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School board focuses on school, student safety
School Board (Web).jpg
Kershaw County School District Superintendent Dr. Shane Robbins listens to a report about the district’s new full-day 4K program during the Kershaw County Board of Trustees meeting on Tuesday. The board also heard reports, including from Robbins, on school and student safety measures the district is in the process of implementing or considering using in the future. - photo by Gee Whetsel

School and student safety were once again on the minds of members of the Kershaw County Board of School Trustees at its meeting held at the Kershaw County School District (KCSD) office Tuesday evening. Board members who attended the recent S.C. School Boards Association’s (SCSBA) annual conference said the theme of the event was “Safety in Our Schools.” KCSD Superintendent Dr. Shane Robbins also gave board members a “safety update” on a K-12 Standard Response Protocol being incorporated into all the county’s schools.

Board Vice-Chair Shirley Halley gave board members a report on the SCSBA conference, including sessions she attended on “physical and psychological safety” of students.

“The (presenters) talked about lockdowns, weather drills, school resource officers,” Halley said. “For psychological safety, they talked about bullying prevention, social skills instruction, mental health support and providing individual counseling.”

Halley said a session about Richland School District Two’s approach to school safety also addressed the need to create safe environments for students and teachers “but not to the point where they start looking like prisons … the Richland school district uses fulltime security officers in all of their schools. There are policies and procedures for signing in; all classroom doors are locked and they conduct regular drills.”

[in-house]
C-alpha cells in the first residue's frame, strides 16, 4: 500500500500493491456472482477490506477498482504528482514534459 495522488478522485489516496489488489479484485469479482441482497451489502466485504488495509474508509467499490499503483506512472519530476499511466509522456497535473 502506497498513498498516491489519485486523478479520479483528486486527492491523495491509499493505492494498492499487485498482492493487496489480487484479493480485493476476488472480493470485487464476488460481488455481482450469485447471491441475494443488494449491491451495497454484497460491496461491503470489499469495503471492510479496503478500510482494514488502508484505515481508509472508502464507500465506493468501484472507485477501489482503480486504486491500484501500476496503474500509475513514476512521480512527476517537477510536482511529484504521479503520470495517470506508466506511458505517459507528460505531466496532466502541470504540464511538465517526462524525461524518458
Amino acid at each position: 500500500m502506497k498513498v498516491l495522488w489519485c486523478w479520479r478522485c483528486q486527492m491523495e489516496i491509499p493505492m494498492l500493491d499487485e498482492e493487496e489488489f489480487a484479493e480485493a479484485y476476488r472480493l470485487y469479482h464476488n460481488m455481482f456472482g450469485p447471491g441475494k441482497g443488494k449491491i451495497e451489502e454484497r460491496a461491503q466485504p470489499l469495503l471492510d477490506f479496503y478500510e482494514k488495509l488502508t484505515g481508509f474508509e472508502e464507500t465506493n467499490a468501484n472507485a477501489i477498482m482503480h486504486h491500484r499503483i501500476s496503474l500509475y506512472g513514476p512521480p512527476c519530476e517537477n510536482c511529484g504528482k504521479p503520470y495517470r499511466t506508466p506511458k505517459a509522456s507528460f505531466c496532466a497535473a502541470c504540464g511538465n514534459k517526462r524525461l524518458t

Trustee Ron Blackmon said he also attended a breakout session on school safety at the annual conference.

“One of the things they talked about was that you can talk about school safety, but all of these things the state wants us to do take money,” Blackmon said.

He said presenters also emphasized the need for safety drills, enforcement of policies, having good communication and getting information about security policies out to the public.

“They also talked about metal detectors in our schools and the importance of having someone who actually knows how to operate one. You have to be trained on how to use them or they’re useless,” Blackmon said.

After hearing what other school districts around the state are doing, Blackmon said he thinks Kershaw County is heading in the right direction.

“We’ve already implemented some of the same things Greenville is doing and that tells me we moving in the right direction,” he said. “Safety is a growing concern in all our school districts throughout the state.”

In his report to the board, Robbins also addressed school safety, updating the board on ongoing efforts to standardize and upgrade security throughout the district.

“You would think that student achievement is the number one goal in a school district, but unfortunately in today’s environment, it’s not,” he said. “Safety is the number one goal, so we are working really hard on standardizing our processes. You’ve heard us talk about the ‘’ standard response protocol (SRP), which is what we’re implementing right now.”

According to its website, Ellen and John-Michael Keyes started the I Love You Guys Foundation in 2006 after a school shooting that took the life of their daughter, Emily. It is “committed to school and community safety, and family reunification following a crisis.” It says its programs have been implemented in more than 25,000 schools, agencies and organizations across the country and in Canada.

The foundation’s SRP is being adopted by emergency managers, law enforcement, school and district administrators and emergency medical services and is based not on individual scenarios, but on the response to any given situation. A critical ingredient in the safe school recipe is the uniform classroom response to any incident, whether its weather events, fires, accidents, intruders or other threats, Robbins said. The protocol is simplified into four specific responses based on the incident: lockout, lockdown, evacuate or shelter.

Robbins said the district is doing all it can to create safe environments at every school by putting certain protocols in place.